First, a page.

Fried or scrambled eggs often accompany gallo pinto on a typical Nicaraguan breakfast plate. Eggs are a great source of high quality protein, with one whole egg providing 6g. In the past, this little nutritious package was vilified because of its high cholesterol content (212 mg per egg), however, we now know that dietary cholesterol does not affect blood cholesterol. Eggs are also a decent source of micronutrients and phytochemicals such as choline (for heart health and brain development).
In general, vegetables tend to be sparse in the Nicaraguan diet but cabbage slaw known as Ensalada Nica accompanies most dishes. Cabbage is a cruciferous vegetable that is often overlooked in favor of its popular relatives kale and broccoli. As a low calorie, fiber and antioxidant rich food, it is filling, promotes gut health, and has anti-carcinogenic properties. Thus, it definitely warrants inclusion in our diet.
Avocados (or aguacate) are available in Nicaraguan markets throughout the year, with the peak season occurring in June to October. Its light green buttery flesh is usually sliced and added to salads or made into guacamole. Avocado is a fruit unlike any other because it is high in fat, with half an avocado (73g) containing 117 Kcals and 7g of monounsaturated oleic acid. Eating avocados as part of a moderate fat diet can have positive effects on blood cholesterol and overall heart health. Avocados are also loaded with fiber (about 4.5g per half). Furthermore, they are rich in many micronutrients and phytochemicals such as B-vitamins, potassium, Vitamin E, carotenoids and vitamin C, essential for optimal health.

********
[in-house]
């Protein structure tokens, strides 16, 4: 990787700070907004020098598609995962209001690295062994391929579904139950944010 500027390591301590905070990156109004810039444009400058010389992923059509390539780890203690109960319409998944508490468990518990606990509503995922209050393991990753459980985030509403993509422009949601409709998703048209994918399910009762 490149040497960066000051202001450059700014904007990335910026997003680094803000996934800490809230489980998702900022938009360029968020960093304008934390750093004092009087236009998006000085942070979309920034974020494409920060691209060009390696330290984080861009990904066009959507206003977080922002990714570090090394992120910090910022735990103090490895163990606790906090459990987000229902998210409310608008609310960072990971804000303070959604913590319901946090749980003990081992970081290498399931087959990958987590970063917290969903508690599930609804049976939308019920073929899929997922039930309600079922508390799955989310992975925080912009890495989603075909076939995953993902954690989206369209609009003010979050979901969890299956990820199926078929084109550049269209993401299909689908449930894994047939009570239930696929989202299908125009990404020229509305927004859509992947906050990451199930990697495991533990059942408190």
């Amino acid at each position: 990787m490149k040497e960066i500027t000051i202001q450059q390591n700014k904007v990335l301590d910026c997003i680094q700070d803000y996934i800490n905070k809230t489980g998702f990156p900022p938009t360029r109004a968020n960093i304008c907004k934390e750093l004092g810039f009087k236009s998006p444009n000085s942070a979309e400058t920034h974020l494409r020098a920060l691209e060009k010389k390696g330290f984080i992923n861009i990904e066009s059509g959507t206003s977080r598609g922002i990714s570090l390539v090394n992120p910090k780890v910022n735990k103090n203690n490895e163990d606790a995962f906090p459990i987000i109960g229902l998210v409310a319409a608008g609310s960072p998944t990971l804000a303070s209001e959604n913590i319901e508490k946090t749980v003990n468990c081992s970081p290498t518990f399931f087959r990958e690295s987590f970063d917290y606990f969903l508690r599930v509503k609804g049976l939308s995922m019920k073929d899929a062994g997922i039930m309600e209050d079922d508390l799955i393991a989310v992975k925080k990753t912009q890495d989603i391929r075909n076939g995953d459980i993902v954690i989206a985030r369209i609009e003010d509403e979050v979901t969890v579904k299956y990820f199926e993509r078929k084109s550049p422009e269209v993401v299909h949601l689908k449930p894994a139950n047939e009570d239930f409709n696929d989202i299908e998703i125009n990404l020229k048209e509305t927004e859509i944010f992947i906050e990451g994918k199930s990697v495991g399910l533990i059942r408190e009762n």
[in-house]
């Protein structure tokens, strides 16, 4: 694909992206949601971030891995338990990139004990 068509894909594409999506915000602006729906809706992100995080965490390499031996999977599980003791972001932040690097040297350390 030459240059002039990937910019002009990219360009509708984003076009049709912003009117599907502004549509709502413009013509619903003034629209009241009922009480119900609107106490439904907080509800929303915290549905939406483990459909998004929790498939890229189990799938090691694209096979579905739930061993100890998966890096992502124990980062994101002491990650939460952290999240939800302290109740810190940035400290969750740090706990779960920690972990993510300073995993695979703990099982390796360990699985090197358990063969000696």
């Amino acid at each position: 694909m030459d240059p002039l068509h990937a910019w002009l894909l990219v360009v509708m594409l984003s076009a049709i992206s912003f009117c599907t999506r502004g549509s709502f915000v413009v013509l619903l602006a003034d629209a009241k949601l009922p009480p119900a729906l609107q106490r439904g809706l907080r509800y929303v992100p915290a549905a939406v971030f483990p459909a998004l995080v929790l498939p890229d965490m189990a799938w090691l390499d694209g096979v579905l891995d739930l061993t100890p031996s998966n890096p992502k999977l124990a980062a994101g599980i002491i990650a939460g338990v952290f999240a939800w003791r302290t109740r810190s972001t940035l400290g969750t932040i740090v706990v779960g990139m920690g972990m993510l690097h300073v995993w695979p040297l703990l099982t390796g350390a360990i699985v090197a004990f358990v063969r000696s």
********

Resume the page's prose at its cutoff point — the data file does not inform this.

Large mango trees are a common feature in Nicaraguan gardens. During the peak growing season of March to May mangos are plentiful. The inner golden flesh is either eaten fresh or made into juice, sauce, or jams. One cup of diced mango provides 100% of the daily requirements for vitamin C, in addition to other potent antioxidants such as zeaxanthin. Together these nutritious qualities mean that mangoes are great for maintenance of eye and skin health, and may play a protective role against cancer, diabetes, and cardiovascular disease.
Thanks to the ease of growing citrus fruits in tropical climates, limes are a common ingredient in Nicaraguan dishes. Limes are a concentrated source of the antioxidants vitamin C and flavonoids, thus helping to boost immunity, reduce inflammation, and maintain skin collagen. Pairing lime juice with iron-rich foods enhances iron absorption from the meal.
Cilantro (or Culantro) is one of the most common herbs used to add flavor to Nicaraguan dishes but its nutritional contribution to the diet is often overlooked. Like other edible green leaves, cilantro provides small amounts of antioxidants including vitamin C, beta-carotene, and vitamin K.
Maybe it's time to start eating like a Nicaraguan
Here are some traditional dishes to try:
Although these staples are nutritionally dense, Nicaraguans tend to add salt, oil, and sugar liberally in their cooking, so go easy on these additives. If you are looking for a Nicaraguan inspired beverage to accompany these dishes, remember that coffee, cacao and rum are amongst the countries main exports!
Nutrition Information derived from Nutrition:Concepts and Controversies (13th Ed) by Sizer and Whitney
This post originally appeared in a modified form on the authors' personal blog CoolWetGrass.